​They come together — from different cultures and countries, with different educations and incomes — to learn each others’ languages.
Intercambio is a language exchange program in which students learning Spanish and members of the community learning English meet and converse.  It’s a partnership among the Irwin W. Steans Center for Community-based Service Learning, DePaul’s department of modern languages, and several community organizations, including Centro Romero, Heartland Alliance’s Refugee & Immigrant Community Services (RIC), and Erie Neighborhood House.

But when all is said and done, participants do a lot more than enhance their foreign language skills. “Our students and the community members talk about everything — politics, racism, class divisions, social justice — and, in doing that, they get past preconceptions and prejudices: they form real relationships,” says Lourdes Sullivan, program coordinator. “Intercambio creates a comfortable space for true dialogue.”
In its strategic plan Vision 2018, DePaul committed to creating a more diverse and globally aware university community. This program is an excellent example of that commitment in action.  It is modeled on the ideas of Paolo Freire (“Pedagogy of the Oppressed”) who proposed a level playing field between students and teachers so that life experiences become the source of topics for discussion. Among participants, these life experiences are shared, analyzed, and validated. Intercambio participants meet once a week for three hours; each session includes an activity, a group discussion, and one-on-one or one-on-two conversations.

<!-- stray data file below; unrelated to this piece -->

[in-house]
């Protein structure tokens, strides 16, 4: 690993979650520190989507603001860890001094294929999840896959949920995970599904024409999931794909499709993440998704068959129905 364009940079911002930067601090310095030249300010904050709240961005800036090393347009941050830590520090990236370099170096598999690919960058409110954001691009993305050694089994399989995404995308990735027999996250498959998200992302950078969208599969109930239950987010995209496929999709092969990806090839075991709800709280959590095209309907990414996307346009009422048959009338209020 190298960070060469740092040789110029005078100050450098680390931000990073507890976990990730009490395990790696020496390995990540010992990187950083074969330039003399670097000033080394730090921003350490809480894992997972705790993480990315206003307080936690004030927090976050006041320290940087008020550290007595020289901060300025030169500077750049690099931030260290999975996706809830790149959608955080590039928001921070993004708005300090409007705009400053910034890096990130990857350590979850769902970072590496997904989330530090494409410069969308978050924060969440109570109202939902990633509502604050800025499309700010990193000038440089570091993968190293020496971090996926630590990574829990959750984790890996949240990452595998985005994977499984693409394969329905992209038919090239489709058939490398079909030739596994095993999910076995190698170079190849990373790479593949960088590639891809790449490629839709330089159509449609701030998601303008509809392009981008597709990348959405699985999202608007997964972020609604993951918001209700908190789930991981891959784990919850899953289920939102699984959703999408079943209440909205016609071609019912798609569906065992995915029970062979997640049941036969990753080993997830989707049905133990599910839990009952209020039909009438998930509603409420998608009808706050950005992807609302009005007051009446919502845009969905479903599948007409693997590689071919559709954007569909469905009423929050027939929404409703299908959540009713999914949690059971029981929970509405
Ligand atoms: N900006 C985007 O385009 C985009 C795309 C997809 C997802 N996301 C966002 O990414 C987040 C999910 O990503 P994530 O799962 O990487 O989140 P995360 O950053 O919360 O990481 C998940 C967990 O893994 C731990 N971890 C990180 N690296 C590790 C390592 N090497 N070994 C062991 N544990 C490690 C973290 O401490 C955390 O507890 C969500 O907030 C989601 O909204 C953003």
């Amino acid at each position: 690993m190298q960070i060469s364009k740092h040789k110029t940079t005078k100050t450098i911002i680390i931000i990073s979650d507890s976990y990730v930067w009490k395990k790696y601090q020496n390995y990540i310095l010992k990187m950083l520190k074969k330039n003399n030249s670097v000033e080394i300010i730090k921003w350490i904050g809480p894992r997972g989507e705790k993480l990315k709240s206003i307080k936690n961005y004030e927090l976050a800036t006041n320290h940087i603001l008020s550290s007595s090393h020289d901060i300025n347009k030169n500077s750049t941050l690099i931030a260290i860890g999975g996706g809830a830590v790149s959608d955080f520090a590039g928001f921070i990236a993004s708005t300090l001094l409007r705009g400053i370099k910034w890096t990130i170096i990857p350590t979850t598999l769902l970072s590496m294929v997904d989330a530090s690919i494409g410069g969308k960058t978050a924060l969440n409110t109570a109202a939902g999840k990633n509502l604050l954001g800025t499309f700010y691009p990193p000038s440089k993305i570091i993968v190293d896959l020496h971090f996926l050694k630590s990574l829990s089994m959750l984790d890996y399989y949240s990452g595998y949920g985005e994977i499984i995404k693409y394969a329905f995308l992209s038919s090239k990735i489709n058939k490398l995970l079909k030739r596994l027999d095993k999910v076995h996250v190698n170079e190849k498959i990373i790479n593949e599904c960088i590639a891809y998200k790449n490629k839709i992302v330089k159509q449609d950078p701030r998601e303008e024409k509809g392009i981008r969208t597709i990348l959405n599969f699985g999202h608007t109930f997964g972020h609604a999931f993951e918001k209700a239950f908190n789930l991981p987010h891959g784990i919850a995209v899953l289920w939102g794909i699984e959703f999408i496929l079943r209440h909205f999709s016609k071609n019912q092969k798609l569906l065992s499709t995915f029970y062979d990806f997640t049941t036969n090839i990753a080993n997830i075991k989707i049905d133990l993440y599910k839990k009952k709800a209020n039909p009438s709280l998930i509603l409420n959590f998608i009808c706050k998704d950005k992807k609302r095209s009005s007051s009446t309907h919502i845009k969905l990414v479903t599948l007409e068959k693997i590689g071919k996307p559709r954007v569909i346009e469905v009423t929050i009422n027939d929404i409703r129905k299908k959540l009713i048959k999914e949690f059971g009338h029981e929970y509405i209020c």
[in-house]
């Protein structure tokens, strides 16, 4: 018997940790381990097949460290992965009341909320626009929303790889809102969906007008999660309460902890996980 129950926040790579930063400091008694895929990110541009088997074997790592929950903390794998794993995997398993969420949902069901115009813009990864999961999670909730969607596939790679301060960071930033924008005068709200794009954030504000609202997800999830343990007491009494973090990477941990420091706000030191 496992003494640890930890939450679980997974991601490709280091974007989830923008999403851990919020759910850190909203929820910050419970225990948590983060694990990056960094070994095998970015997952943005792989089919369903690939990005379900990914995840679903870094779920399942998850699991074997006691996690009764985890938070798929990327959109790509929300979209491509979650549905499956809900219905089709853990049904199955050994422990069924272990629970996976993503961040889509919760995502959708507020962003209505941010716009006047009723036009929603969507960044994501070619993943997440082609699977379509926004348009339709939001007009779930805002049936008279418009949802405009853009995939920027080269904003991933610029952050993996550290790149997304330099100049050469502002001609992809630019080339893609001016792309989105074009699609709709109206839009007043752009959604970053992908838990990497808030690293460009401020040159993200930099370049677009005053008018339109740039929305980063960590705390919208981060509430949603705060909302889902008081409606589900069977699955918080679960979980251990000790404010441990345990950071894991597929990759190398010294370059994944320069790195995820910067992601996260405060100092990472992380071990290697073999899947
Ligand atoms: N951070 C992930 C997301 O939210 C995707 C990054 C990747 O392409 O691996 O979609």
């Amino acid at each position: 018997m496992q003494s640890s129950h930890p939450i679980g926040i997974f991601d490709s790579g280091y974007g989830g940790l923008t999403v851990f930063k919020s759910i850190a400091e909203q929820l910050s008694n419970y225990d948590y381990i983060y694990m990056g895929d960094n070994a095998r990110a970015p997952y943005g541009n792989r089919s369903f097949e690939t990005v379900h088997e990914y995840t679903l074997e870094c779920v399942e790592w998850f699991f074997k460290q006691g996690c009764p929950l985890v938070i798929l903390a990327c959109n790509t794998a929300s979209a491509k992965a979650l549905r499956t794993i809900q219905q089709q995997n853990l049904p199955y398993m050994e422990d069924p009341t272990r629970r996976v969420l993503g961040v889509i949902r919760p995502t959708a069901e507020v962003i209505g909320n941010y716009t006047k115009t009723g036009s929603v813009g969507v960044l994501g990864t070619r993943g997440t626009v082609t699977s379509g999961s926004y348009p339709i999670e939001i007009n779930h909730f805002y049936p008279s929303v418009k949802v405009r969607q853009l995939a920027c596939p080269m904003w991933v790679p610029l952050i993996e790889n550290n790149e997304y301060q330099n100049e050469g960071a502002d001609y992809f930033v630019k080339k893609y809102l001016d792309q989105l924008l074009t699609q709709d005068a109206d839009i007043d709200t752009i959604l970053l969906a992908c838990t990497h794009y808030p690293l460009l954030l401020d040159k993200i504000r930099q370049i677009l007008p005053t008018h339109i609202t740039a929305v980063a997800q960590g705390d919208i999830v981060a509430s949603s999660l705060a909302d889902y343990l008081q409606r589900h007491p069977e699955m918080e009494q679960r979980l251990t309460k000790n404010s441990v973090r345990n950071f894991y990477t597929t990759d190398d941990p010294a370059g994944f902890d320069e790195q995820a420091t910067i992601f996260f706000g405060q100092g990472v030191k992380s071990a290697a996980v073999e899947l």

“School systems typically enforce an authoritarian model and a distant, formal relationship between teacher and student,” says Sullivan.
“Under this framework, community members would automatically assume that ‘university students are above us,' not just because they’re in college but also because some of them are more affluent. But in Intercambio, no one is really the ‘teacher’ or ‘learner’: the participants are equal because they’re equally good or bad at speaking the other’s language. Also, given that the discussion topics are issues of universal interest, the community participants might even have an advantage since they’re typically older and more worldly-wise.”
Sullivan tells why Intercambio is a perfect fit for DePaul: “It is about reciprocity and social justice: students take and give, and they experience a profound realization that cultural and class barriers are false. Diversity is a social value, and we all need to do more to preserve differences — in languages, cultures, and perspectives. On top of that, if we can plant the seed of taking action on social issues, if we can help people change practices in their own worlds, we’ve succeeded.”